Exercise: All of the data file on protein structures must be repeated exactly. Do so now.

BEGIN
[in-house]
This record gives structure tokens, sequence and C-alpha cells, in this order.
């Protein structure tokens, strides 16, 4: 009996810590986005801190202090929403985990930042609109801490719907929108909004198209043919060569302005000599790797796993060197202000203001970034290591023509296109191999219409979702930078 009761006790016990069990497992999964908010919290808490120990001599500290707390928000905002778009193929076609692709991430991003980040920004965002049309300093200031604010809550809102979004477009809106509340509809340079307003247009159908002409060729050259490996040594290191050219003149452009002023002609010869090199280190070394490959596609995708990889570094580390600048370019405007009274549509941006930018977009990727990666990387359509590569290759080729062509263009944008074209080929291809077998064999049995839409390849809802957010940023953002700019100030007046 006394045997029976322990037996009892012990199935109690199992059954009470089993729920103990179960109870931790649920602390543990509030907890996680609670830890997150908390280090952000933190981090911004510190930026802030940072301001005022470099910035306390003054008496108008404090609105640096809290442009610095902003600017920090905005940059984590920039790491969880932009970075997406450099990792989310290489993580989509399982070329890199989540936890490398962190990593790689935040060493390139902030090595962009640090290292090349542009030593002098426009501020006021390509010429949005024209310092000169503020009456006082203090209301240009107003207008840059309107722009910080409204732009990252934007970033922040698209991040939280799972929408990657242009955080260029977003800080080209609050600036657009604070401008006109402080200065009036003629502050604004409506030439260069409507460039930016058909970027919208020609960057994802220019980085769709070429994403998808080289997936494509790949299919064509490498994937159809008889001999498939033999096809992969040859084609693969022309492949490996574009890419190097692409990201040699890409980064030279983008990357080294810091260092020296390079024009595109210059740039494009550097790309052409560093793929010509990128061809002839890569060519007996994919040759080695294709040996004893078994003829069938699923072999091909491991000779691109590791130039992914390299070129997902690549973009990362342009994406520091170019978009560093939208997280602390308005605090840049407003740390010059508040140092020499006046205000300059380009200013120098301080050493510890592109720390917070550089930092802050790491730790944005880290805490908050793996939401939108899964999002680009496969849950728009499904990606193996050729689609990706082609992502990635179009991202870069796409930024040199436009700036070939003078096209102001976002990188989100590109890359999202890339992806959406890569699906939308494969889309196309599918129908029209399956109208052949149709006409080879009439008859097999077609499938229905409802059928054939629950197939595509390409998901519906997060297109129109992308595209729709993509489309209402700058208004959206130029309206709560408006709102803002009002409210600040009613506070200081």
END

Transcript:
[in-house]
This record gives structure tokens, sequence and C-alpha cells, in this order.
């Protein structure tokens, strides 16, 4: 009996810590986005801190202090929403985990930042609109801490719907929108909004198209043919060569302005000599790797796993060197202000203001970034290591023509296109191999219409979702930078 009761006790016990069990497992999964908010919290808490120990001599500290707390928000905002778009193929076609692709991430991003980040920004965002049309300093200031604010809550809102979004477009809106509340509809340079307003247009159908002409060729050259490996040594290191050219003149452009002023002609010869090199280190070394490959596609995708990889570094580390600048370019405007009274549509941006930018977009990727990666990387359509590569290759080729062509263009944008074209080929291809077998064999049995839409390849809802957010940023953002700019100030007046 006394045997029976322990037996009892012990199935109690199992059954009470089993729920103990179960109870931790649920602390543990509030907890996680609670830890997150908390280090952000933190981090911004510190930026802030940072301001005022470099910035306390003054008496108008404090609105640096809290442009610095902003600017920090905005940059984590920039790491969880932009970075997406450099990792989310290489993580989509399982070329890199989540936890490398962190990593790689935040060493390139902030090595962009640090290292090349542009030593002098426009501020006021390509010429949005024209310092000169503020009456006082203090209301240009107003207008840059309107722009910080409204732009990252934007970033922040698209991040939280799972929408990657242009955080260029977003800080080209609050600036657009604070401008006109402080200065009036003629502050604004409506030439260069409507460039930016058909970027919208020609960057994802220019980085769709070429994403998808080289997936494509790949299919064509490498994937159809008889001999498939033999096809992969040859084609693969022309492949490996574009890419190097692409990201040699890409980064030279983008990357080294810091260092020296390079024009595109210059740039494009550097790309052409560093793929010509990128061809002839890569060519007996994919040759080695294709040996004893078994003829069938699923072999091909491991000779691109590791130039992914390299070129997902690549973009990362342009994406520091170019978009560093939208997280602390308005605090840049407003740390010059508040140092020499006046205000300059380009200013120098301080050493510890592109720390917070550089930092802050790491730790944005880290805490908050793996939401939108899964999002680009496969849950728009499904990606193996050729689609990706082609992502990635179009991202870069796409930024040199436009700036070939003078096209102001976002990188989100590109890359999202890339992806959406890569699906939308494969889309196309599918129908029209399956109208052949149709006409080879009439008859097999077609499938229905409802059928054939629950197939595509390409998901519906997060297109129109992308595209729709993509489309209402700058208004959206130029309206709560408006709102803002009002409210600040009613506070200081």